Here's what NORAD's closing will mean for Denver's dance music community
Update, 5/1: Since this story went to press, some of the promotional entities involved have come up with a new arrangement. Please see the bottom of the story for details
Preston Douglas opened NORAD Dance Bar two years ago with the intention of uniting an underground dance-music scene that had previously been relegated to vacant warehouses and discreet late-night locations. Although members of that scene have started to pack the floors at NORAD, business hasn't been good enough to allow Douglas to compete with others who want to buy the space. NORAD will close at the end of May.
Since news of the club's closing broke last week, Douglas notes, some of Denver's largest entertainment companies, including LiveNation and AEG Live, have approached him about working with them. "Clubs base success off of a three-year trajectory, and we were on track to do very well," he says.
The building that houses NORAD, at 821 22nd Street, has been for sale for nearly six years. NORAD's owners moved in with the understanding that once the building was sold, the continuation of the club would be at the discretion of the new owners. The landlord has now found new owners, and their plans do not involve NORAD.
When it closes, Denver will lose one of its most prominent gathering places for serious dance-music fans. NORAD's weekly residencies have been successful because the venue attracts a group of fans from an older generation who have a history in the warehouse raves of the late '90s and early '00s; it's also populated by a crop of younger fans looking for more varied and complex music than that offered by mainstream EDM. Patrons appreciate the minutiae associated with house music, a genre in which NORAD's residencies specialize: the groove of a room, the communal feeling of mutual appreciation and respect, the intricacies of sound braided in a repeating bass line.
There will still be places for house fans to indulge that vibe once NORAD closes, but they will be diminished. The HOME Denver residency, currently at NORAD, will move to Bar Standard on Broadway. It will replace Denver Disco, a weekly night dedicated to the nu-disco sound. Other Friday-night options for people looking to dance include Sub.mission Dubstep's Bassic Friday at Beta, and a reinvented Global Fridays at the Church, which recently installed a new sound system. In addition, the long-running Lipgloss is still held each week at Beauty Bar. (Update: Contrary to the original arrangement, Denver Disco will work with The Hundred at Bar Standard. For details, see the bottom of this story)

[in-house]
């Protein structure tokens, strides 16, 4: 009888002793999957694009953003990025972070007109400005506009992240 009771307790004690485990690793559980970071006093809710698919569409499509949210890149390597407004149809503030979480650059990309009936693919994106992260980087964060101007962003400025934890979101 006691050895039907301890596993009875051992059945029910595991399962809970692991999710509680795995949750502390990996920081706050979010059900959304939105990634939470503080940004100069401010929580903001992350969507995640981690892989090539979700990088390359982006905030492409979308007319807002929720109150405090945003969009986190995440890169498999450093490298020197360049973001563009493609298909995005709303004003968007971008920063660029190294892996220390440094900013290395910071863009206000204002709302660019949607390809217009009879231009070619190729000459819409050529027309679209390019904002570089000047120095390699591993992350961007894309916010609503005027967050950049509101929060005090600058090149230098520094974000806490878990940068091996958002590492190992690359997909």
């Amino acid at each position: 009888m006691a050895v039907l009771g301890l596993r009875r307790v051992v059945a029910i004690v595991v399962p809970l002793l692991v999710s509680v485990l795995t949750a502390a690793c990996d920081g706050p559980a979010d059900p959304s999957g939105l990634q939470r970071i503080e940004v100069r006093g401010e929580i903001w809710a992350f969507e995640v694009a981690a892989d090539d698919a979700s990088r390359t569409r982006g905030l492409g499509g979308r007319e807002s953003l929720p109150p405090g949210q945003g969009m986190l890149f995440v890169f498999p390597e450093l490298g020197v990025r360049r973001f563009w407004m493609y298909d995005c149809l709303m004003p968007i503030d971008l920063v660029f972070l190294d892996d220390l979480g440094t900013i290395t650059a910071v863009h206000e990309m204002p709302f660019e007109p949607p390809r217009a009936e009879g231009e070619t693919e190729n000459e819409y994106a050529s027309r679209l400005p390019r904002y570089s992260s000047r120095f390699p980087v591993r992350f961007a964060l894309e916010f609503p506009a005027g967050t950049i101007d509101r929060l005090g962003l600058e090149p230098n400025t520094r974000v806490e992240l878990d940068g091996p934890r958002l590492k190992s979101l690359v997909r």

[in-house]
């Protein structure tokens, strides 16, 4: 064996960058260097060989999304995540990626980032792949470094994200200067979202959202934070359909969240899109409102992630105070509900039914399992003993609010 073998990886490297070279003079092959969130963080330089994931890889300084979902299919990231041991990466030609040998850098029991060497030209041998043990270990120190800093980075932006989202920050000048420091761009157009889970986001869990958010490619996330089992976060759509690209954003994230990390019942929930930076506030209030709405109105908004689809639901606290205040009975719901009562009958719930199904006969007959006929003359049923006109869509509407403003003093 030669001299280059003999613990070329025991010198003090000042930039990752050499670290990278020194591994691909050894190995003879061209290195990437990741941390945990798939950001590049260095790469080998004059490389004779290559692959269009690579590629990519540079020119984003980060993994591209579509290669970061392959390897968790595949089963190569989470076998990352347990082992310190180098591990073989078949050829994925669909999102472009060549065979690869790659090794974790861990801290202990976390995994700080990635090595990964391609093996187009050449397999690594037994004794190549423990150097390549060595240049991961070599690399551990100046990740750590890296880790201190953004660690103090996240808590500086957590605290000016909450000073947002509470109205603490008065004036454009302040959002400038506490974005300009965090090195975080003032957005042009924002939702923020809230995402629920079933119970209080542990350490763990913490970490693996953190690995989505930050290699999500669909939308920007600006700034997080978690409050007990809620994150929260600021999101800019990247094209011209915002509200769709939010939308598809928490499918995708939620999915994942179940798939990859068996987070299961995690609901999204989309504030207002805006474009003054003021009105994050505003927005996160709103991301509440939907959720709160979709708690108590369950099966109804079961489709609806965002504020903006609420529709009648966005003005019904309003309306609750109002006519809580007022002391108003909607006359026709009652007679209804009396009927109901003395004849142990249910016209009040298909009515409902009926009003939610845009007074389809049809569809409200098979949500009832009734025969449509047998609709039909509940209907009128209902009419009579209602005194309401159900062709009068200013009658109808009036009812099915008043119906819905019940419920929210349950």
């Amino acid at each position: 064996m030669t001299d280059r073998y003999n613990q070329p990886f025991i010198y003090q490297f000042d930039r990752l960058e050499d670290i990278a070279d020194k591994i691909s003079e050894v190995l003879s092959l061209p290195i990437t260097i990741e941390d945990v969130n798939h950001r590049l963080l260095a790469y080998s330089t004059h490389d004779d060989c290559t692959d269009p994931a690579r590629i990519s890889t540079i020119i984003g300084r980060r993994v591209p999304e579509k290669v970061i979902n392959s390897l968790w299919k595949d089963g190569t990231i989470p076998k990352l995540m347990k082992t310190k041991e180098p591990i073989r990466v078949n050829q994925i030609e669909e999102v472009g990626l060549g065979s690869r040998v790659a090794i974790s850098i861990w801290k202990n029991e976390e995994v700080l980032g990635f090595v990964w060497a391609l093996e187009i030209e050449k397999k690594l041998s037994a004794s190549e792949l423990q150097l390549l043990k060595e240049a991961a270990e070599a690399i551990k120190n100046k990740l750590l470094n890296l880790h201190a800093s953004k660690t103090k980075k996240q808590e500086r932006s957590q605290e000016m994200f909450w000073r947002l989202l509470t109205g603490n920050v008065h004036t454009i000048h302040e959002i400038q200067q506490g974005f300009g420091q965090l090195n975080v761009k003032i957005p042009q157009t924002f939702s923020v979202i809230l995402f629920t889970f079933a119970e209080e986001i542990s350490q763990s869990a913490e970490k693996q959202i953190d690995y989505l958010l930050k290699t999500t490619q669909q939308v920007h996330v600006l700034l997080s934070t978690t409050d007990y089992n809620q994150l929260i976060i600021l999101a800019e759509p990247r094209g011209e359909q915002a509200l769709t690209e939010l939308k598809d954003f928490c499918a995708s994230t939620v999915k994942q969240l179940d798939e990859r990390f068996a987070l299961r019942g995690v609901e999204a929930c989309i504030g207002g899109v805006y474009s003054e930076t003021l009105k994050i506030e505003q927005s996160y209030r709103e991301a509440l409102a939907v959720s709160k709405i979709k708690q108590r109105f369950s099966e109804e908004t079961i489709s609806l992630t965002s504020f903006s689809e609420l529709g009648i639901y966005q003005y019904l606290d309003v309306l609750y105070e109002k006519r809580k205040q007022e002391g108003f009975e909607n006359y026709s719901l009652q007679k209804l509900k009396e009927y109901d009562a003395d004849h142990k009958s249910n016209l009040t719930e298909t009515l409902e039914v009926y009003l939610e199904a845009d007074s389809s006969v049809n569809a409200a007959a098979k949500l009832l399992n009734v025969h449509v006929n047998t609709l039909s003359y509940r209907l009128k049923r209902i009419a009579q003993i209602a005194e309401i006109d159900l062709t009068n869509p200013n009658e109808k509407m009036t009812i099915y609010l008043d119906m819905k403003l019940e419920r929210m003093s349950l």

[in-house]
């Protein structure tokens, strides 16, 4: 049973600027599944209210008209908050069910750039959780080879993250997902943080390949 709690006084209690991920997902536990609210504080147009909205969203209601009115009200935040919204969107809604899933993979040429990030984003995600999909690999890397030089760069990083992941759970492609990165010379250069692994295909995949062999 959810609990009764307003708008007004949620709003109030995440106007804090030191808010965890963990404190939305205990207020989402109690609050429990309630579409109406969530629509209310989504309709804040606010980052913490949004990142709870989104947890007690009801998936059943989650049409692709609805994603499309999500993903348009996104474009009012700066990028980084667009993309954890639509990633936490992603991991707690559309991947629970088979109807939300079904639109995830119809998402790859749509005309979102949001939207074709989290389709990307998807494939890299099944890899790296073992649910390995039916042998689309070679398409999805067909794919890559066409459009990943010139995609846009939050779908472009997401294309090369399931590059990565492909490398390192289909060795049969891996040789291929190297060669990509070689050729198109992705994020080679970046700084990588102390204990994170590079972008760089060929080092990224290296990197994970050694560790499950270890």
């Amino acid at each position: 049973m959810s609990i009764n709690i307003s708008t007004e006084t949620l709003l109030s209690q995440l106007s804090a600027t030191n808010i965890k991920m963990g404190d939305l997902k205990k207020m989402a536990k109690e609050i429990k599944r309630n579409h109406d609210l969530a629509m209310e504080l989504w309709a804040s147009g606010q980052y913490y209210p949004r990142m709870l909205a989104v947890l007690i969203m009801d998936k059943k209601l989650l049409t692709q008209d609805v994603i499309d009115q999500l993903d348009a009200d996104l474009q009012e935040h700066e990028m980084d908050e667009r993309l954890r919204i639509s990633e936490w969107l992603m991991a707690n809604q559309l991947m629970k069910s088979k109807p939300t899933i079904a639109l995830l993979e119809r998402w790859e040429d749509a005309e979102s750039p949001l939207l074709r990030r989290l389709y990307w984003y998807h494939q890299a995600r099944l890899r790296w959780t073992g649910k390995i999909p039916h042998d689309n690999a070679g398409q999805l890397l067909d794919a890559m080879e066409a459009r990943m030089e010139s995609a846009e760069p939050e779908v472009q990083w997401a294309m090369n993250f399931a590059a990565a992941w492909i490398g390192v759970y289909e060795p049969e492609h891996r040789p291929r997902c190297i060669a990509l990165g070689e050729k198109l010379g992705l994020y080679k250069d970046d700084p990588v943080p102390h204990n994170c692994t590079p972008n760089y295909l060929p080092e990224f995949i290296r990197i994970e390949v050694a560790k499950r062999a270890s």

For its part, NORAD was beginning to consistently fill its space. But its owners weren't just competing against other nightclubs; they were competing against everything that might possibly occupy a piece of increasingly prime real estate close to downtown. When a buyer emerged with other plans -- there are rumors floating around that they involve either a restaurant or a retail store -- Douglas and his business partners couldn't match their offer on the building. "We've never been rich club owners; we're music enthusiasts and fans," says Douglas. "We've weighed the numbers, and unless someone came through with the money and would partner with us as a nightclub, it's not something we are ready to jump into."
Outside of its staff, NORAD's closing impacts few people more directly than Brennen Bryarly, known in the music world as Option4. He's the founder of promotional company The Hundred, which presents the HOME Denver residency at NORAD. "The music we bring is everything that relates to four-on-the-floor," Bryarly says, "but it's not specific to any genre. We are going to book what we think is underground and interesting, all while trying to stay relevant."
NORAD was a perfect fit for HOME. "That was the most beautiful thing about NORAD: We were all doing it because we love the music and supported the scene," Bryarly says. Still, the lack of a large financial backer -- the very thing that prevented Douglas from buying the space outright -- often put a strain on things. There was no big budget to help with talent buying, marketing or even staffing events. "As much as I'll miss [NORAD]," concedes Bryarly, "it was always stressful for me to throw shows there."
More implications are on the next page.